a serif family for display & text
Spitzkant is a serif typeface family that is characterized by strong contrasts. Pointed, sharp serifs and edges contrast with round and fine forms, making it very individual and expressive. This makes it particularly suitable for branding, editorial, packaging and advertising.
The high-contrast display version has been complemented by a lower-contrast text version, making Spitzkant in combination suitable for both strong headlines and extensive body text. An allrounder that can be used for many purposes.
Spitzkant was featured at:
A special feature of Spitzkant is the extensive selection of ligatures (standard and optional). With over 95 different ligatures there are many possibilities to give headlines and logos an individual touch.
The Spitzkant Head and Text family has a total of 20 weights, from thin to bold and matching italics.
With over 850 glyphs per style it supports over 200+ latin based languages and includes an extended currency symbol set.
The Spitzkant family includes a lot of Open Type Features like small caps, ligatures, fractions, alternates and many more.
The Stylistic Sets give you the opportunity to choose the best look & feel for your projects.
The Design Process
After I had spent about a year designing the two Finador families Sans and Slab, I needed an absolute contrast to the round and soft forms for my next typeface. After a few first sketches the plan was set. It should be pointed, edged and with strong contrasts in the lines. At the beginning still sans serif, I soon noticed that it still lacked distinct markings. Serifs were needed. But what is best suited? Hairlines like a Bodoni? Or modern triangular serifs? After a few quick attempts, I decided to use strong contrasts in the serifs as well. Soft, rounded transitions with a pointed terminal.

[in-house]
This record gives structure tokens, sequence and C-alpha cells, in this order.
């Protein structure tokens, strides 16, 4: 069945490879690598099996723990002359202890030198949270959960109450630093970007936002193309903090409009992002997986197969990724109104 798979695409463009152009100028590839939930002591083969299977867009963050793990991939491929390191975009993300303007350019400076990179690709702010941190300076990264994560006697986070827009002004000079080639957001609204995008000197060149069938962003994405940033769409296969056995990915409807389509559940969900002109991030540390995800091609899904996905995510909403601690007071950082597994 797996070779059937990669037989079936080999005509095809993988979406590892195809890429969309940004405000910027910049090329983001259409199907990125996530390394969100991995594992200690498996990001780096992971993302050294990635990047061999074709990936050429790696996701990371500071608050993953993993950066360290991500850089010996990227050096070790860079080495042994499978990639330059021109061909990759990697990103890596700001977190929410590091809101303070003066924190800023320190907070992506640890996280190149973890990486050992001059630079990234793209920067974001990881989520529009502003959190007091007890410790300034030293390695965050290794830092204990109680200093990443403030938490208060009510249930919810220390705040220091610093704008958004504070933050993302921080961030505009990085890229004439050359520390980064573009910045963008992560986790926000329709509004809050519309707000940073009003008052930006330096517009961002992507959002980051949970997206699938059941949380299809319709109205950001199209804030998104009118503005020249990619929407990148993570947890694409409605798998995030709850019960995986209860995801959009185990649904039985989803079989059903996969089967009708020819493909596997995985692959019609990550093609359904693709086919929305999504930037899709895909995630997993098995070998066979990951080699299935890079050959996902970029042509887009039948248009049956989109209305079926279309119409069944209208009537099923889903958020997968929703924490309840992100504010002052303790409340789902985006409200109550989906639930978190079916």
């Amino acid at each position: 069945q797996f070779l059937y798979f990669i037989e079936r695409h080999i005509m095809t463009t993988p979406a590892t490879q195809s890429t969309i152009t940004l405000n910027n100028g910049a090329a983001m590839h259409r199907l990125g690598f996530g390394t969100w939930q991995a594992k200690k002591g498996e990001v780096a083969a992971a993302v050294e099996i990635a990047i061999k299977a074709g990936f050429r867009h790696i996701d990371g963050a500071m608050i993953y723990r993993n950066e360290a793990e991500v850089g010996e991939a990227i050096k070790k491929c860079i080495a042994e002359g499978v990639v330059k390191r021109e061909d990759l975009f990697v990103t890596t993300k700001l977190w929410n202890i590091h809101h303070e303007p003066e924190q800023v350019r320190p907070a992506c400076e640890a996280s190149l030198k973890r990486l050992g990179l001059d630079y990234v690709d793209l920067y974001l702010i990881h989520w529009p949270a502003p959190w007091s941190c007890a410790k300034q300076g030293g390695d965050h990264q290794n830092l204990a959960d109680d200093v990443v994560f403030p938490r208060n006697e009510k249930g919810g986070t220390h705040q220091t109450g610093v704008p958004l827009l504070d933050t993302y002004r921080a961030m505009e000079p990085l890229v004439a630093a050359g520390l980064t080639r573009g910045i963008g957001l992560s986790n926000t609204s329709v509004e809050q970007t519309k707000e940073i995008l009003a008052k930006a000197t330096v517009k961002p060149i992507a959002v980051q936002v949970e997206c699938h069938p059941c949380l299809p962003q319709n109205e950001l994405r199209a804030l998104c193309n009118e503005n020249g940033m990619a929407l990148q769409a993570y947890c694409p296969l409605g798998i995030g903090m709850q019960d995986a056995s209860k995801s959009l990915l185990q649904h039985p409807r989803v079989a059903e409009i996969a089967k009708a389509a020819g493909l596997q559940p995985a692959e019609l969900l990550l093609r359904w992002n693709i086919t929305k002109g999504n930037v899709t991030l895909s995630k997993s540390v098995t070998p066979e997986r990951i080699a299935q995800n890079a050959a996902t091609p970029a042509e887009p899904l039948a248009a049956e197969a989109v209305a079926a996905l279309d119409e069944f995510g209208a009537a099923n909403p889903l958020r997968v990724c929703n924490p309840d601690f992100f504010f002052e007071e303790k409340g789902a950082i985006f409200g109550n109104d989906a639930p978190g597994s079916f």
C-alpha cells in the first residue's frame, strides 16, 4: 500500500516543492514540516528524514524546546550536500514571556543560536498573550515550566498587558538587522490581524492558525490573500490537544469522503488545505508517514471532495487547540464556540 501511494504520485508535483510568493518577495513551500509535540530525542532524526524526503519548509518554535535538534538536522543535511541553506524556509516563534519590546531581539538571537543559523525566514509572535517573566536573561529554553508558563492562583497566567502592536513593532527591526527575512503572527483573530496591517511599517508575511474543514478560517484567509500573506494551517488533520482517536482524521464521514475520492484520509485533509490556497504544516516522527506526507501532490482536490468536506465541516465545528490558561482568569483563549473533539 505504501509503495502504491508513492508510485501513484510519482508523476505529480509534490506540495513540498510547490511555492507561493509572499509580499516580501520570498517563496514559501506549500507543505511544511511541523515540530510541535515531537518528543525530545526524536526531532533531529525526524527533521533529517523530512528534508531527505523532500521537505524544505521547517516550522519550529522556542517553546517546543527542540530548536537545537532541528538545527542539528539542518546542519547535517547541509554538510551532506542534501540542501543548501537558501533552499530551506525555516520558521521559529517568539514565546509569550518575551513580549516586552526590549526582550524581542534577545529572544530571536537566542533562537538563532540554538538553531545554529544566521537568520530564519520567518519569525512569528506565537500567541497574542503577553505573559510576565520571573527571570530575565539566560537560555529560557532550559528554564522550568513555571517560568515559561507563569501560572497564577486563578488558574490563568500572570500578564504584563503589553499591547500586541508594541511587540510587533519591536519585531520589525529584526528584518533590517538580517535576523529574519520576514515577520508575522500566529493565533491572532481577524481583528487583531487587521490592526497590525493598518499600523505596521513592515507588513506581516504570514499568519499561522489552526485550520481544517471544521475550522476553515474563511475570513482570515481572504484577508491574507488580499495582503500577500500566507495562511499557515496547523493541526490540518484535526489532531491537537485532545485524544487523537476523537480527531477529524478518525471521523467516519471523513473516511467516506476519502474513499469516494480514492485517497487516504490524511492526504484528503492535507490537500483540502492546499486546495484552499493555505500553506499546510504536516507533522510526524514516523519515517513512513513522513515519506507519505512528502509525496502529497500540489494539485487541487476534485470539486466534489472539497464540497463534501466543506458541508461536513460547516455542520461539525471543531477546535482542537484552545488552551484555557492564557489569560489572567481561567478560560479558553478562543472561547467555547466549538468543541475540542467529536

Already in the conception phase I sketched the first ligatures. From the beginning I attached great importance to the development of an extensive ligature collection. It offers many possibilities to form very individual headlines. For me, especially as a graphic designer, this is one of the most important features for discovering new things with the font and to just have fun with it.
Originally Spitzkant was intended as a pure display font. As something „quick“ after the extensive Finador families. However, the first print in small sizes looked rather promising. So the „quick“ was quickly thrown overboard and I decided to add a lower contrast text version to it. And if you already run the extra meter, you run two more – I thought so. So many more languages and features were added. So Spitzkant has become a very well-rounded and extensive family in terms of content, which can be used for many purposes. Extrameters that have definitely paid off.
Spitzkant is the German word for a pointed edge. The choice of the name was very easy this time and came to me at a very early stage, in contrast to earlier fonts. On the one hand, the meaning of the word matches the basic design principle of the font. On the other hand, the sharp letters like S, p, tz, k and t make „Spitzkant“ pronounce exactly the way it looks – pointed and edgy.
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